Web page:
Ethiopia is one of the most beautiful countries I have visited.
A country with close to 90 million people, a country which can, and will, take the next big steps towards a better economic future for its many citizens.
And one step is to harness its geothermal energy, to give power to the people.
Last week, Reykjavik Geothermal agreed to develop a power plant in Ethiopia capable of producing up to 1,000 megawatts over the next year at a total cost of USD 4 billion.
The state owned Ethiopian Electric Power Corp. has agreed to buy all the energy under a 25-year contract.
The plant, located at Corbetti Caldera in the Great Rift Valley, south-central Ethiopia, will be the continent’s largest geothermal plant.
As Ethiopia’s prime minister, Hailemariam Desalegn, said at the project signing in Addis Ababa: “Aid to Africa is not a solution. Trade and investment is a solution. Trade and investment have a lasting impact.”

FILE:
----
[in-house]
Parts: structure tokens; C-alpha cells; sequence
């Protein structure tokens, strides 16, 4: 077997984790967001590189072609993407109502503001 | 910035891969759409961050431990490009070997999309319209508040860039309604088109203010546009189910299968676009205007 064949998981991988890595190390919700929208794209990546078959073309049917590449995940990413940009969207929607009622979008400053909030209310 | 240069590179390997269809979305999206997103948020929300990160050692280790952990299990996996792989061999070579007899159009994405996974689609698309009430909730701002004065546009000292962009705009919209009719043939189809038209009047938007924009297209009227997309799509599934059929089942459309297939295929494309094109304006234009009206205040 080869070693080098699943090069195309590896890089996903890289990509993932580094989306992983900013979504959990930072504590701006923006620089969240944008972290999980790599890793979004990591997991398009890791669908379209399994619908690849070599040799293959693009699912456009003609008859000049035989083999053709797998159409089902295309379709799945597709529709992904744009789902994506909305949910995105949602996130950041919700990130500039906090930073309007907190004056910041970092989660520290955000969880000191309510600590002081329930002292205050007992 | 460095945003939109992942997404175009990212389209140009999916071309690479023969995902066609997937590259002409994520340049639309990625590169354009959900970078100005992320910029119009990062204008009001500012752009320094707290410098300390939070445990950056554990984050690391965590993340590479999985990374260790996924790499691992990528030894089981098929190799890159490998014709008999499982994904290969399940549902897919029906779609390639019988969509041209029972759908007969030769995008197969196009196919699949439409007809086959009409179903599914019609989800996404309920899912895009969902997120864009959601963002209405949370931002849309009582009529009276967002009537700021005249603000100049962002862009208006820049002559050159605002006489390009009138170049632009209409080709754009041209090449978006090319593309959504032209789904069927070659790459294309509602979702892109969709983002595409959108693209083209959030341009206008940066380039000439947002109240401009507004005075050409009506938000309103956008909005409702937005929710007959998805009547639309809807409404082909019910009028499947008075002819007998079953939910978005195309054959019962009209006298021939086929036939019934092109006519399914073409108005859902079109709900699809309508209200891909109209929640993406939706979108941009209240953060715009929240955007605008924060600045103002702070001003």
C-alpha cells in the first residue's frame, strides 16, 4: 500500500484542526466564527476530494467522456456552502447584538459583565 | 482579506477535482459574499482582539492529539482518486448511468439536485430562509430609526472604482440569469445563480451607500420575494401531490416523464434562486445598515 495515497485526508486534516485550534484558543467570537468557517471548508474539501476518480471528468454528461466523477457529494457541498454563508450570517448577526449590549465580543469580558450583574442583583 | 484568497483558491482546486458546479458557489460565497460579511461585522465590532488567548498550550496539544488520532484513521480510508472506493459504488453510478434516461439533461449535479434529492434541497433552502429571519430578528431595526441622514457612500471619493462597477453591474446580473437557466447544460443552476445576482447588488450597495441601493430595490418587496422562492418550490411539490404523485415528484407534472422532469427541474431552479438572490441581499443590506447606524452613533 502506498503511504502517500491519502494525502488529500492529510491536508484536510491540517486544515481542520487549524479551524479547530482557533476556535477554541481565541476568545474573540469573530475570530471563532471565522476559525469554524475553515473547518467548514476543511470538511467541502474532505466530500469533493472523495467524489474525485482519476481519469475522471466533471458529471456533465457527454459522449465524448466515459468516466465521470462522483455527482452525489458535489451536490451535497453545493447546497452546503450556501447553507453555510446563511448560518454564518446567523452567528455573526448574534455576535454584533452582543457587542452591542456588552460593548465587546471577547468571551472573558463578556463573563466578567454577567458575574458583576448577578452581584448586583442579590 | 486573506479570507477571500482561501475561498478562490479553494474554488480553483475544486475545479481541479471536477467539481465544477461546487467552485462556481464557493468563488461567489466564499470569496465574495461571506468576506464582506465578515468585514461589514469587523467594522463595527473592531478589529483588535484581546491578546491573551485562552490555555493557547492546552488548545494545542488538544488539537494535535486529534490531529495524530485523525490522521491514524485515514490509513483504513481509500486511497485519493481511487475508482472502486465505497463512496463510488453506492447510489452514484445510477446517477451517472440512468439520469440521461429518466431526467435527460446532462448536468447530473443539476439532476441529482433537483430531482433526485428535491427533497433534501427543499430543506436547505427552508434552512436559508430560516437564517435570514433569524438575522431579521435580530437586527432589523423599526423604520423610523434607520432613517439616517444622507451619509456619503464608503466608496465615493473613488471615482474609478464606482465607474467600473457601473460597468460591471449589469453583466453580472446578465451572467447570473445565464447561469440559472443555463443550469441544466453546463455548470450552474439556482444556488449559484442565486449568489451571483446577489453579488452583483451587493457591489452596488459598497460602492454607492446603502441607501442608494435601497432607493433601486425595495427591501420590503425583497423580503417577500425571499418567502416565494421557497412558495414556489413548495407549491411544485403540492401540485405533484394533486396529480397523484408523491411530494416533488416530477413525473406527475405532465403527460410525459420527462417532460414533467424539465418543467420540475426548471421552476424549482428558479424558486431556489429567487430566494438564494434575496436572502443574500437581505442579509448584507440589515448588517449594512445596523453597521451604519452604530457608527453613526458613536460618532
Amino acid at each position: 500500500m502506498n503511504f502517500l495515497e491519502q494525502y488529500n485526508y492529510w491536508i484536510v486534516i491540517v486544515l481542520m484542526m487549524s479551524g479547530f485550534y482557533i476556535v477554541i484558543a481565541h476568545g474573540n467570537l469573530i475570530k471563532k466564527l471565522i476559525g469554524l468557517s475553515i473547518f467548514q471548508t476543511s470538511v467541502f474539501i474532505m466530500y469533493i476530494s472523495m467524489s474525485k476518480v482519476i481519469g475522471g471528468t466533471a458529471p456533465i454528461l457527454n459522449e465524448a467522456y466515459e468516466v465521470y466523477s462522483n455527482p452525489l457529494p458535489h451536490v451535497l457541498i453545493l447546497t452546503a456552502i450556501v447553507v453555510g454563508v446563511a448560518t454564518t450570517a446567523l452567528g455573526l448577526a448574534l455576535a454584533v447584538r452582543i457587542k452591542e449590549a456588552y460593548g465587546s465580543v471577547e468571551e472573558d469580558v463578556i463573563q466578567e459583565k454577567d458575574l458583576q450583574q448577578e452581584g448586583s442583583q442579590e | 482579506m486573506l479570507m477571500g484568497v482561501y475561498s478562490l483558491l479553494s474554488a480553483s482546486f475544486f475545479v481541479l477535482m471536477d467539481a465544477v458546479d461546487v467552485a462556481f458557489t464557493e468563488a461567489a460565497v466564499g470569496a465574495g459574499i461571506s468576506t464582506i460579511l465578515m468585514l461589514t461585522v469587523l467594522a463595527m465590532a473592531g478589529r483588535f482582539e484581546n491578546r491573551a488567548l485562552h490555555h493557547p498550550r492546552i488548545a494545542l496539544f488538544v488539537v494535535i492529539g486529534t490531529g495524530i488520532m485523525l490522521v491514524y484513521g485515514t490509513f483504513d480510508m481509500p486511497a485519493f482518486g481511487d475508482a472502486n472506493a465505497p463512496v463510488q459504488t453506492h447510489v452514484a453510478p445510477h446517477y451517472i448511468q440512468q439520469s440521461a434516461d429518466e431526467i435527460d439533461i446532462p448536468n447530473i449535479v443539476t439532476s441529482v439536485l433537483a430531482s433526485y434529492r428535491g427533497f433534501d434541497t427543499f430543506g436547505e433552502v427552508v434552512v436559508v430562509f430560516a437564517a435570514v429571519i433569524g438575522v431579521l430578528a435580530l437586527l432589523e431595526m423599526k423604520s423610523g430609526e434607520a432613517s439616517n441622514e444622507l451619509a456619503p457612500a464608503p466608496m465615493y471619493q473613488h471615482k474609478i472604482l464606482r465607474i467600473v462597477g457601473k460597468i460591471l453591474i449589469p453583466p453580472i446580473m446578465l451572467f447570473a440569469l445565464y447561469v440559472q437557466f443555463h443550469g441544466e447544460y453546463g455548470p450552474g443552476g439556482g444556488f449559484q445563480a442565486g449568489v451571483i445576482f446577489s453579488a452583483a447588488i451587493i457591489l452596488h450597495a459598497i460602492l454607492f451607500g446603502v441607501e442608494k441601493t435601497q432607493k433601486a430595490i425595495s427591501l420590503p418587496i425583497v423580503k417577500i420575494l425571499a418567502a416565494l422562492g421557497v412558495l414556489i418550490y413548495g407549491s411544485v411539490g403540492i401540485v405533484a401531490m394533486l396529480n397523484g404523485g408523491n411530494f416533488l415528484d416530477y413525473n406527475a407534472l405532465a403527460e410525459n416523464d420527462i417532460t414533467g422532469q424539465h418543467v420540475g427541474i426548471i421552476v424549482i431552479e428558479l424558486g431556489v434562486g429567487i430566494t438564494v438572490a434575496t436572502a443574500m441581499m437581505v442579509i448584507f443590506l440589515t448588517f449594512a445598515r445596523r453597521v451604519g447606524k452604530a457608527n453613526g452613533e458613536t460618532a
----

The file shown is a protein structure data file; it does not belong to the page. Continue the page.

Projects like this are not new for Reykjavik Geothermal; the company has helped build geothermal power plants in about 30 countries globally.
Four years ago, passing by the Corbetti Caldera, on my way heading north to the Great Rift Valley towards the Ethiopian capital, I saw endless flower fields, people fishing in small boats, harvesting the fields with two old ox. I had no clue that here Icelandic knowledge could a few years later be the best way to lift the standard of living in this poor but great country.
The 1,000 megawatt power plant will produce enough energy to power up to one million Ethiopian homes.
Páll Stefánsson - email@example.com